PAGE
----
Floating islands of promise in Hauz Khas lake

Brainchild of a British environmental engineer, dozens of green patches are floating in the waterbody soaking up its pollutants

Updated - July 30, 2018 12:18 pm IST

Published - July 30, 2018 01:30 am IST - NEW DELHI

A floating artificial island on Hauz Khas lake. There was algae in the lake when the project started.

A floating artificial island on Hauz Khas lake. There was algae in the lake when the project started.

Dozens of floating islands have popped up across the Hauz Khas lake over the last few months.

These 2x2-metre green patches on the lake are floating on discarded plastic bottles, but wait before you jump to any pollution conclusion.

These artificial lakes are designed to soak up the lake’s pollutants and not add to it, as would be the popular guess.

In a bid to rejuvenate the lake, environmental engineer Tarun Sebastian Nanda and programme manager Debayani Panja, both associated with Evolve Engineering, have taken up the initiative to clean it up by floating artificial wetlands into the waterbody.

“When we first started the cleaning work, we could see the presence of algae across the lake. We even found dead fish stuck in plastic bottles. The idea behind the floating wetland is that the plants on the islands will absorb the nutrients present in the waterbody, thereby cleaning the lake in a natural way,” said Mr. Nanda, who came to the country from England eight years ago.

Environmental engineer Tarun Sebastian Nanda, who is behind the initiative.

Environmental engineer Tarun Sebastian Nanda, who is behind the initiative.


Agreement with DDA

The Hauz Khas lake, a 14th-century waterbody that was dug up to serve as a tank during Alauddin Khilji’s reign, had been dying a slow death over the years. The project started after Mr. Nanda signed an MoU with the Delhi Development Authority in August last year and the first island was floated into the lake in October last.

“We floated the island on Diwali last year. Wetlands are a good option for cleaning waterbodies as they are low-cost and need no maintenance. No machines are required for water purification,” he said.

Mr. Nanda and his team, including eight labourers, can be seen preparing the ground for cleaning an inlet that connects the lake to the water being released by a sewage treatment plant in south Delhi.

“We were not sure if the water released by the STP was properly treated. To ensure that properly treated water reaches the lake, we are in the process of setting up a constructed wetland near the inlet,” said Mr. Nanda, who had earlier used similar techniques at farm houses to reuse waste water for gardening purpose.


Crowdfunded project

The project, so far, has been a crowdfunded one with volunteers, including some schools, signing up to “adopt” these floating islands.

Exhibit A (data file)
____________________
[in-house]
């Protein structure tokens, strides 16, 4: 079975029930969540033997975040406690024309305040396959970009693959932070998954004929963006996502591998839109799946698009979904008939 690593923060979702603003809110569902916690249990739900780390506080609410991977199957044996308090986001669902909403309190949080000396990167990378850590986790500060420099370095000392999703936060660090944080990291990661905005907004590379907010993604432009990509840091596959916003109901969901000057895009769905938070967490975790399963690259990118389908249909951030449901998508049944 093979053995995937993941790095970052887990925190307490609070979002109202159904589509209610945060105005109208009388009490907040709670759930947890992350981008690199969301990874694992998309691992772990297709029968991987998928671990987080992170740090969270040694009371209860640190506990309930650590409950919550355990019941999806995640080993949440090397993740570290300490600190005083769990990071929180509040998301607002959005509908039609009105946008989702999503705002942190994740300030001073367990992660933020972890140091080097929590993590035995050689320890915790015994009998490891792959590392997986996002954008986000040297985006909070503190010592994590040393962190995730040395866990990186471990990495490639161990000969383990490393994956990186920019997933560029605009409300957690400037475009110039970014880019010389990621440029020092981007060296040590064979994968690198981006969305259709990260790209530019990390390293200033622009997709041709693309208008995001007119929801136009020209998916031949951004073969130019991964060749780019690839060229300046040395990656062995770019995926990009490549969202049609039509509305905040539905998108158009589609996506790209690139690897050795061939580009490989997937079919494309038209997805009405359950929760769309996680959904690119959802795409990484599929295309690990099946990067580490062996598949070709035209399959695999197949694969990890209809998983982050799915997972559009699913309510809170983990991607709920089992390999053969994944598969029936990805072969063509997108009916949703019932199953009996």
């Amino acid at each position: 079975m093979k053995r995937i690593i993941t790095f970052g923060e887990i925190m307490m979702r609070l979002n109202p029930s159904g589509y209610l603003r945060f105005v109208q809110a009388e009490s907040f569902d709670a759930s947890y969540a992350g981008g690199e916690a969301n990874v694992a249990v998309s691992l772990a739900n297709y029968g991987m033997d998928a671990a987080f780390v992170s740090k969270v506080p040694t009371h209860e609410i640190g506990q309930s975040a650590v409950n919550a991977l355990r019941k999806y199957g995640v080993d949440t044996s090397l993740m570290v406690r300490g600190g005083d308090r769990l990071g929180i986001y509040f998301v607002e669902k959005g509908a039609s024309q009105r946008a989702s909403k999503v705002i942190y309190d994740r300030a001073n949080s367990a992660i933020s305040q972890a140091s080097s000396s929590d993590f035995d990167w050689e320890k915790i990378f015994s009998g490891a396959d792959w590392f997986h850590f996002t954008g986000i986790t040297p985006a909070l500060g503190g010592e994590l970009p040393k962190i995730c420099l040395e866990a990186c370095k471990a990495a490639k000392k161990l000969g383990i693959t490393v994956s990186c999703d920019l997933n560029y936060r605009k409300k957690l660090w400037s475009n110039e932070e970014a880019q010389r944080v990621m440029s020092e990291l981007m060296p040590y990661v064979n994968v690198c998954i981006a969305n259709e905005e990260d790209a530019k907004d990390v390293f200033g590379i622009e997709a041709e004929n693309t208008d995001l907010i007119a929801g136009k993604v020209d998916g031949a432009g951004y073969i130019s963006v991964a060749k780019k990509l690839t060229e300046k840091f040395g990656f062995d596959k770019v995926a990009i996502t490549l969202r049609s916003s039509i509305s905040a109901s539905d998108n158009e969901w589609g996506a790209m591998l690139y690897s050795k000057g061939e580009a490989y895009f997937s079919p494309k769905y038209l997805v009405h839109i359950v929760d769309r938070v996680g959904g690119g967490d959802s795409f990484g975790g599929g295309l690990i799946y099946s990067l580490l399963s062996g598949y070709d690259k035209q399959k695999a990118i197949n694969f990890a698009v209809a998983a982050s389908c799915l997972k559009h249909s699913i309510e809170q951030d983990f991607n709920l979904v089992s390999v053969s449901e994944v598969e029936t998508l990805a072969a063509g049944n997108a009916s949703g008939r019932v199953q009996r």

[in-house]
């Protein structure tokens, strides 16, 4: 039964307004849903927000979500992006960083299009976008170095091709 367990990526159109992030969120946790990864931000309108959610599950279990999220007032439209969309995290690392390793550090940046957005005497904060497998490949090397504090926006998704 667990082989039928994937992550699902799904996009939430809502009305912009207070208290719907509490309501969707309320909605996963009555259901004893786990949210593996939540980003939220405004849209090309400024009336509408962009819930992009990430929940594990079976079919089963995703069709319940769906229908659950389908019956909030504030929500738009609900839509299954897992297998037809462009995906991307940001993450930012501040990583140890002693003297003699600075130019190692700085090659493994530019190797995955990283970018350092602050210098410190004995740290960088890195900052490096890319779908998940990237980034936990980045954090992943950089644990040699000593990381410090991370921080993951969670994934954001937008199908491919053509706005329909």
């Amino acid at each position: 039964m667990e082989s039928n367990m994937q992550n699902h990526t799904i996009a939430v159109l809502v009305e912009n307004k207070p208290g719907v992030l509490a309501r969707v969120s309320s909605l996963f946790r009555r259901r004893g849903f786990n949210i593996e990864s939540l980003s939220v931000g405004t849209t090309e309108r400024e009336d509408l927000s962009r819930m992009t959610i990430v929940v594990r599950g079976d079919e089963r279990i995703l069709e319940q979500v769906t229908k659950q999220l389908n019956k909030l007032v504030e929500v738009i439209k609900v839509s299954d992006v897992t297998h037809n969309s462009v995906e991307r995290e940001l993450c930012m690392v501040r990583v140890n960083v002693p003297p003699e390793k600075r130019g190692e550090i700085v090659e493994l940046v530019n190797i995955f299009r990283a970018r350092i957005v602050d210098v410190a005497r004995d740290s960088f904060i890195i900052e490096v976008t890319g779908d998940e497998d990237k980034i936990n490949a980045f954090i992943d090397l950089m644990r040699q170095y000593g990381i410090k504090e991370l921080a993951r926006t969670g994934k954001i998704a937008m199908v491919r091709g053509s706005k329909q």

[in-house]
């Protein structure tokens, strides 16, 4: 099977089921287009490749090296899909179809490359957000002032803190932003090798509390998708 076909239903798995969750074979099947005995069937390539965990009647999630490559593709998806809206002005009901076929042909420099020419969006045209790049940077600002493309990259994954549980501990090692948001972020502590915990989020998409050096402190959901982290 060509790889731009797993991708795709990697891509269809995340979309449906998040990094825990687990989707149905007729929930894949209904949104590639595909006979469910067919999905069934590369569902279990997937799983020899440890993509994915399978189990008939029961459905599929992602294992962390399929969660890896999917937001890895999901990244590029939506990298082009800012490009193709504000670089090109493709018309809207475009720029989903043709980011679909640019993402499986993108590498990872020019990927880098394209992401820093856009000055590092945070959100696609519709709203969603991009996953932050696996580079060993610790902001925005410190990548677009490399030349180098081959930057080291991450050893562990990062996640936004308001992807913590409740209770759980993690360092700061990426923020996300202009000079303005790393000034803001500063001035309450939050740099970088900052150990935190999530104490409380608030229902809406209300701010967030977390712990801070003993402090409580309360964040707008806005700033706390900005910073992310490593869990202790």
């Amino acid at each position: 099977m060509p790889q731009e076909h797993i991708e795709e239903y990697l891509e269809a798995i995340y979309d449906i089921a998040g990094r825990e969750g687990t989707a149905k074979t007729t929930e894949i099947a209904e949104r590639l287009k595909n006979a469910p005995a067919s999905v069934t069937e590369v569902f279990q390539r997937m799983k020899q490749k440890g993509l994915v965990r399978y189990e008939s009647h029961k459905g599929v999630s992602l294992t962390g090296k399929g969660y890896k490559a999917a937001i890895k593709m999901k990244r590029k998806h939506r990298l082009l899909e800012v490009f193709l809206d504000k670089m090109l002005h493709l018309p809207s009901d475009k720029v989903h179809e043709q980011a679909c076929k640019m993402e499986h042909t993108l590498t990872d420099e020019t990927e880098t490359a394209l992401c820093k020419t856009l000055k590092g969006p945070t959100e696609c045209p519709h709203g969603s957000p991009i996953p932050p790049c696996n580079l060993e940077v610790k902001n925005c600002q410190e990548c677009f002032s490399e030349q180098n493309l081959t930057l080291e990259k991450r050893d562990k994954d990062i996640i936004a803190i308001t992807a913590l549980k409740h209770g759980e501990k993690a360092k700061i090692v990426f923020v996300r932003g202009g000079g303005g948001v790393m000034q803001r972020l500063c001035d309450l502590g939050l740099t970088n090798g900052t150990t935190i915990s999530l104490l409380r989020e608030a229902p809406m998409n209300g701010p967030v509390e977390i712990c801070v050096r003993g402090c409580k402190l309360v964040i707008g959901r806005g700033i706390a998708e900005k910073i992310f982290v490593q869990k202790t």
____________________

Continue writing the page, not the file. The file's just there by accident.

“The islands are built first and then placed into the lake. People who adopt them learn how to make them from scratch. Old soda bottles are used for floatation. However, we make sure that plastics which have adverse effects are not used. These floating islands will also act as a habitat for ducks and migratory birds that come in December,” explained Ms. Panja.

Diwali deadline

The MoU with the DDA states that “90% removal of pollutants within two months of operation” needs to be done.

Confident of fulfilling the terms, Mr. Nanda said, “Funding issues have slowed down the process but we will soon get corporate sponsorship. Once that happens, we will place 500 floating islands in the lake simultaneously and that will help the waterbody immensely. With a 90% reduction in pollution, even the smell that dominates the lake [at present] will be gone.”

On when he aims to achieve the target, he said,

“All the islands should be placed by Diwali this year. Water samples from various points in the lake and the inlet that is releasing the water from the STP will be collected to reflect the change in the water quality.”

Scepticism galore

The process of cleaning the lake has not been easy, say both the members spearheading the project.

“There is a lot of scepticism as nobody has seen the results yet. To actually prove that this is a sustainable method is a challenge. It takes time to convince people and often those who come here demotivate us. There are other regulars too, who tell us that the water around the islands is looking better. The very fact that the plants are growing is indicative of the fact that the nutrients and the algae from the water are being absorbed,” said Ms. Panja.

For Mr. Nanda this is a good chance to prove that the 15-acre lake can be cleaned through natural methods.

“We are here because there is a problem waiting to be solved. The idea is to turn waterbodies into ecosystems that can manage the waste. What is the point of complaining about the deteriorating environment if we cannot come up with a solution?” said Mr. Nanda.

0 / 0
Sign in to unlock member-only benefits!
  • Access 10 free stories every month
  • Save stories to read later
  • Access to comment on every story
  • Sign-up/manage your newsletter subscriptions with a single click
  • Get notified by email for early access to discounts & offers on our products
Sign in


Comments have to be in English, and in full sentences. They cannot be abusive or personal. Please abide by our community guidelines for posting your comments.

We have migrated to a new commenting platform. If you are already a registered user of The Hindu and logged in, you may continue to engage with our articles. If you do not have an account please register and login to post comments. Users can access their older comments by logging into their accounts on Vuukle.